Book Review: The Radium Girls by Kate Moore
Have you ever read a non-fiction book and thought it to be fiction? If not, then you need to read this book. The Radium Girls: The Dark Story of America's Shining Women tells the story of the young women who, during the 1910's and 1920's, worked in the clock-making factories, painting the dials for watches, clocks and aircraft instruments. These dials glowed in the dark, allowing soldiers in the First World War to see their instruments in the dark. These women played a vital role in the war effort, and they were paid very well for their work. However, these women suffered greatly for their work: the paint they used on the dials was made with radium, a highly radioactive substance whose properties were virtually unknown at the time.
These eager, happy young women went to work each excited about their jobs. They were told that the paint was entirely safe and that radium was even useful in makeup, creams, and other everyday products. The factory managers taught the girls a special technique to keep the tips of their fine brushes pointed, to ensure that little paint was wasted: Lip, dip, paint. The girls were instructed to lick the tips of the brush, make it into a point, then paint the dials. The girls thought nothing of this, even using the paint to paint their fingernails and eyebrows. When they went home at the end of the day, their clothes and even their skin glowed from the radium particles. It was not until the girls started becoming ill, losing their teeth and eventually jaws, and suffering from serious aches and pains that doctors started to become concerned. Eventually it was determined that the women were suffering from radium poisoning and many of the girls decided to sue their employers. However, the radium companies were not willing to admit that the paint had been the root of the girls' problems, even going so far as to hire "doctors" to examine the girls and refute the claims of radium poisoning. In the end, some of the girls see justice done for them; for most, though, justice came too late.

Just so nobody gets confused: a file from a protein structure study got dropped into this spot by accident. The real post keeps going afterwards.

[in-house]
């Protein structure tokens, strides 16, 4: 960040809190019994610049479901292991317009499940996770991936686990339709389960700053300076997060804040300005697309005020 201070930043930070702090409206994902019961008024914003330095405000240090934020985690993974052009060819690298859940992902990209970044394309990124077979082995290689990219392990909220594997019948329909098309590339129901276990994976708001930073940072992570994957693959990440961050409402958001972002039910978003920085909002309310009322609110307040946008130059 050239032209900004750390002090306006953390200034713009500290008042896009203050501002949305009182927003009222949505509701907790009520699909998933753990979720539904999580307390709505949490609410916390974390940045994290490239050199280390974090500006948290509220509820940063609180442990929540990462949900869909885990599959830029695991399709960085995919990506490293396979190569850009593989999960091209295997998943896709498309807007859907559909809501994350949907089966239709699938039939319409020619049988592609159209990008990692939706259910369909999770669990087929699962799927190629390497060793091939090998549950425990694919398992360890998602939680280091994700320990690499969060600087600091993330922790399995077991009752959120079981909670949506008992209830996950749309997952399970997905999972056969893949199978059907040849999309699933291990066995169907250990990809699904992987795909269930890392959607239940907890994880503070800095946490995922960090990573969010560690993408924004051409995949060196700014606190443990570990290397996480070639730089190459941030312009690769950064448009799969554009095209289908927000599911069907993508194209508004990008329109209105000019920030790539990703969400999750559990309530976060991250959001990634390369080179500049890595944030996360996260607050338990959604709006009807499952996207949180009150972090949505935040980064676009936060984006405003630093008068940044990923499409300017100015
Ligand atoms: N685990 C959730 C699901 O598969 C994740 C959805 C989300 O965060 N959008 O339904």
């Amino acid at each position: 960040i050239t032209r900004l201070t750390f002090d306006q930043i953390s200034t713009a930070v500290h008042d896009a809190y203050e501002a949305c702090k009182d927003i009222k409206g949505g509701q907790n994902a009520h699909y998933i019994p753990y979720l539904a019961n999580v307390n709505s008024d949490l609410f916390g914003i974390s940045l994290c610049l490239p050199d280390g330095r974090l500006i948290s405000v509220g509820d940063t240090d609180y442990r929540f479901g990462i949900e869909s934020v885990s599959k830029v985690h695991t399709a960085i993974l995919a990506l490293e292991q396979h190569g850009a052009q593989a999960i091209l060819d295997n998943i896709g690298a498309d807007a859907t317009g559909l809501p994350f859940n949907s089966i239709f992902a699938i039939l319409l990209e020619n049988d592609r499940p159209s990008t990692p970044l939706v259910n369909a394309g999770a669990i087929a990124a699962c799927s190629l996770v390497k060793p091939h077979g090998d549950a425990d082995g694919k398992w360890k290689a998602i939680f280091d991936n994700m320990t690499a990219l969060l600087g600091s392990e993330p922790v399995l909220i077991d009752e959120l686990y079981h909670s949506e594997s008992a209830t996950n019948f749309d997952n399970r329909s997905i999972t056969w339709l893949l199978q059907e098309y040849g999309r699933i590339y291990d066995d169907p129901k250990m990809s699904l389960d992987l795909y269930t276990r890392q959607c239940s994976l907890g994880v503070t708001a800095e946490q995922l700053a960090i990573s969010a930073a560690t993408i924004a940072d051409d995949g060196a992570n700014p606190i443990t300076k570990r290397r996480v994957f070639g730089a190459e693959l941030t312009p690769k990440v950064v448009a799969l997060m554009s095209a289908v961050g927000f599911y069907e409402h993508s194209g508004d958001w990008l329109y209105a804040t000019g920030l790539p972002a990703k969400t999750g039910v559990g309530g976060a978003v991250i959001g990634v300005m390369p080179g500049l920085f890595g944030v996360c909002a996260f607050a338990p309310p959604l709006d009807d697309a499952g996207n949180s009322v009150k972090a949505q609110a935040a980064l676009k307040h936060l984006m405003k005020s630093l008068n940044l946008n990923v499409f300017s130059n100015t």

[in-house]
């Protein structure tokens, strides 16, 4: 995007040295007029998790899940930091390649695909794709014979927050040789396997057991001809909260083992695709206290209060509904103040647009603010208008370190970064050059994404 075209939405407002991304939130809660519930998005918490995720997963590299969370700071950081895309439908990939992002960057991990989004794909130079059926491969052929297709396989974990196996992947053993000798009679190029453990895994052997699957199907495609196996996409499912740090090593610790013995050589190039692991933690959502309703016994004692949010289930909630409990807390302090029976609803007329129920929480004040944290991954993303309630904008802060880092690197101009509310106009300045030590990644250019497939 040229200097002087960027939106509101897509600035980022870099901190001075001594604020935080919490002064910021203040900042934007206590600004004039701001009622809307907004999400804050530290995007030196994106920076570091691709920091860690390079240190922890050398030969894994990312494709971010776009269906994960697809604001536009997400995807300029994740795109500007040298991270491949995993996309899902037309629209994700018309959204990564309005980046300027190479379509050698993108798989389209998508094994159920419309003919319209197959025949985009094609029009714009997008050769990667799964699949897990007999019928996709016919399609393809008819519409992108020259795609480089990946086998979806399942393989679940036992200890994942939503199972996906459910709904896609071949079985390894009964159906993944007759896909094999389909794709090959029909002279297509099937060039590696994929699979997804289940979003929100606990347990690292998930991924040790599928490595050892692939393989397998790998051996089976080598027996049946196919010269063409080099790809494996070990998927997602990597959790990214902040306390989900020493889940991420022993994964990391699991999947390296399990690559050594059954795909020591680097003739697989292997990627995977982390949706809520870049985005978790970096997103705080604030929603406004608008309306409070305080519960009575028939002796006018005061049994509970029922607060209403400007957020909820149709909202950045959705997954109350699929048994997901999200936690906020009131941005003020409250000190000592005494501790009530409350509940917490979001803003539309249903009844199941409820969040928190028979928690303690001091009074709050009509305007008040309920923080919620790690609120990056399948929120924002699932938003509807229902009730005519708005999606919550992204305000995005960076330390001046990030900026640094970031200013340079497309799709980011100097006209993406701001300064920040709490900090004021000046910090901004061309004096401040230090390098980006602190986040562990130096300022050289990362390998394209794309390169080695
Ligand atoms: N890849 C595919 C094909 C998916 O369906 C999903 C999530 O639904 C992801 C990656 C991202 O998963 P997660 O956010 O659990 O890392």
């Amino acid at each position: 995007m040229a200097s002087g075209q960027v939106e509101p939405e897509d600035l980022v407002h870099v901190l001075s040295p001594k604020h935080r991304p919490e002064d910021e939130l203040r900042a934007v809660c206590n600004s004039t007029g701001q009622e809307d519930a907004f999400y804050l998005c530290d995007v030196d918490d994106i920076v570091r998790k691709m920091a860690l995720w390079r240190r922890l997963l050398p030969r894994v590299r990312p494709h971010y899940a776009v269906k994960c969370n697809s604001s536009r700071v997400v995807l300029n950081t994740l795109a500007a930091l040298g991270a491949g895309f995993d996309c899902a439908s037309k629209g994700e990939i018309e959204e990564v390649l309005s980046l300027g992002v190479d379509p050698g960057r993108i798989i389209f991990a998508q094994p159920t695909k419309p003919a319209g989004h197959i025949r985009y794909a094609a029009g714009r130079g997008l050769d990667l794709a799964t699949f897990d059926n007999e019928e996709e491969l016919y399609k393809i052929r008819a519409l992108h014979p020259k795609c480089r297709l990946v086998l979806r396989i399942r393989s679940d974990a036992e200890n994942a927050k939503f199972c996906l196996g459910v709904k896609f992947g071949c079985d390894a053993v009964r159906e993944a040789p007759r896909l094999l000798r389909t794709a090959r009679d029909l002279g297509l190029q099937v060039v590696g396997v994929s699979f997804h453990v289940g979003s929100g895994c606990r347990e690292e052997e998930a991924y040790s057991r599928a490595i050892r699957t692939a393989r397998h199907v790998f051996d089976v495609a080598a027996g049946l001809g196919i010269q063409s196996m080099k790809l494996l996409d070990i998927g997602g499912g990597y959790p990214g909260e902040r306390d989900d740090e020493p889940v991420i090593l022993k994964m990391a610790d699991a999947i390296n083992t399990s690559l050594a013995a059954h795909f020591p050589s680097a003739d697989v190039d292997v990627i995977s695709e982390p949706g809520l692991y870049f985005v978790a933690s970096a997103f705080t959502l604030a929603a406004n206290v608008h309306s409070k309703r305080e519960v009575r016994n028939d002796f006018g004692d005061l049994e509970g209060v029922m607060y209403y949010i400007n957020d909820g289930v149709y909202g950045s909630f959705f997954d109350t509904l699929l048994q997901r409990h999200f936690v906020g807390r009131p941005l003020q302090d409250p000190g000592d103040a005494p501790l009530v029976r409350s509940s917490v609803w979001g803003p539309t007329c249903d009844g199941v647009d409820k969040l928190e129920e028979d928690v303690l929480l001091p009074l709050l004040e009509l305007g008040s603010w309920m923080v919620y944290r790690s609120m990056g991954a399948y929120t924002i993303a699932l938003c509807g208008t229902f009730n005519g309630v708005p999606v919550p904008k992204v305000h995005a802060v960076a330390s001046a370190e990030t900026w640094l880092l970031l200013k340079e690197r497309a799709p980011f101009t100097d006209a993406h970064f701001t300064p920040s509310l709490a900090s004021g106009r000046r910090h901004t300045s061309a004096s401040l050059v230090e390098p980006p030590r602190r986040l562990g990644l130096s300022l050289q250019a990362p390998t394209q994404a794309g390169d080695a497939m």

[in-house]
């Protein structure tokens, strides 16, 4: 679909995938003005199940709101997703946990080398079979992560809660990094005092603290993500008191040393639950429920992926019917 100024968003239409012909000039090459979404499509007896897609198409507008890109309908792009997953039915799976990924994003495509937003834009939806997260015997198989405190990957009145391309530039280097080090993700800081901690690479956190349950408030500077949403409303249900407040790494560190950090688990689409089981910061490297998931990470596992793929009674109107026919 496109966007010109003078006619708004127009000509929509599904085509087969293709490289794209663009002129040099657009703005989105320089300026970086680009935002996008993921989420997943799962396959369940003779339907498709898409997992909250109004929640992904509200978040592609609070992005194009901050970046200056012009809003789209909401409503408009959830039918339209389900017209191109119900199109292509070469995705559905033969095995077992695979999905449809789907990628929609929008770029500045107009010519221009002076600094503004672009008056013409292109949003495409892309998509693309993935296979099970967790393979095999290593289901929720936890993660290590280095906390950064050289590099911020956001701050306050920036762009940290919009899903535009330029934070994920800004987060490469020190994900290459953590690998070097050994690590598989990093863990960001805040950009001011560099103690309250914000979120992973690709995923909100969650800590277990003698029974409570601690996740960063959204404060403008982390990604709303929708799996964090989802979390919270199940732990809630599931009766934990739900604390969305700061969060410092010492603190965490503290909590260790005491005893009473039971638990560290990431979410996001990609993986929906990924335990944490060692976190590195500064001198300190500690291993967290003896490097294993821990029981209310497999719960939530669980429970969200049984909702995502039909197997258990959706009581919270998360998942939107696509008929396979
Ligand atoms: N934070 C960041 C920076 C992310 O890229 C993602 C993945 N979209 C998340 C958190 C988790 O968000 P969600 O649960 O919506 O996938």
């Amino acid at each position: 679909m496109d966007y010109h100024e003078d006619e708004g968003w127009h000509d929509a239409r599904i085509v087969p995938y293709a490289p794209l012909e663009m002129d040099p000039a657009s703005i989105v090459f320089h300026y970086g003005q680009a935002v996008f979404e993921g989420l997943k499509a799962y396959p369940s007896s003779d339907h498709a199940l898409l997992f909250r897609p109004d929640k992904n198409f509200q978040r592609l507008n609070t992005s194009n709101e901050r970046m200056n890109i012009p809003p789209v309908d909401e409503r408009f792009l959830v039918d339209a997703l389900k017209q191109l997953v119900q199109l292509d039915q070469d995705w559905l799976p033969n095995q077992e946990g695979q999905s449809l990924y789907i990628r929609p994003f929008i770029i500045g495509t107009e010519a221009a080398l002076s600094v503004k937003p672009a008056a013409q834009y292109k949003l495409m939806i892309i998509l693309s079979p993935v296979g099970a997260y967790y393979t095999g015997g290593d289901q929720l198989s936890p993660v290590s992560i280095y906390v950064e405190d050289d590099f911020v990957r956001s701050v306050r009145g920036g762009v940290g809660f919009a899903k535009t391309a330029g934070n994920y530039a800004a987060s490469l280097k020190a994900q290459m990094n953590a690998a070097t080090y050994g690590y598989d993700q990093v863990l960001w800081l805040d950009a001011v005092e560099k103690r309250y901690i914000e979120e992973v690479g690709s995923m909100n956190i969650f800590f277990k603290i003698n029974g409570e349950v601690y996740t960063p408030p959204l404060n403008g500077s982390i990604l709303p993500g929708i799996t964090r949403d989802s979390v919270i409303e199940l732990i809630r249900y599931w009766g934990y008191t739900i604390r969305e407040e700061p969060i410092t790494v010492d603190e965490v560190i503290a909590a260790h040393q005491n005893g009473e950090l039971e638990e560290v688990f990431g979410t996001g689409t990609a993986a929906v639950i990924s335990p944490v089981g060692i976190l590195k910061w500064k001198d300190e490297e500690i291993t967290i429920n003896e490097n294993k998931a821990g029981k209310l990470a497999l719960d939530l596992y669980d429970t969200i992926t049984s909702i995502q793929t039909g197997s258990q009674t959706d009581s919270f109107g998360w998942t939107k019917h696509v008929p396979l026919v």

Moore writes with such feeling and passion that this book reads like a novel. The reader is drawn into every page, every sentence, turning each page with vigor to find out what happens next. Her style of writing is simple and uncomplicated: she simply tells the story of the Radium Girls and their struggle, no frills, no fancies, just the cold hard facts. That's what makes this such and engaging read- that the reader doesn't have to interpret or guess at anything, they can simply read the book and be enthralled at the story. And believe me, it is not an easy story to read. She lets the story speak for itself.
I found myself reading this one slowly, absorbing each page so as to not miss a single detail. The descriptions of what happened to the girls are horrifying to read; beware if you are easily squeamish when it comes to anything medical. What happened to the girls is truly awful, and while reading this book I kept reminding myself: THIS REALLY HAPPENED. It is sometimes truly hard to believe that any of this could happen in real life, that people could treat one another in such a manner, yet all of the book is true.
This book is truly remarkable; it is one of the best history books I have read in a long while, and one I will certainly not forget. The memory of these girls will stay with me forever, and I will always mourn the pains they suffered and the hardships they faced. I recommend this book to everyone- everyone needs to read this book.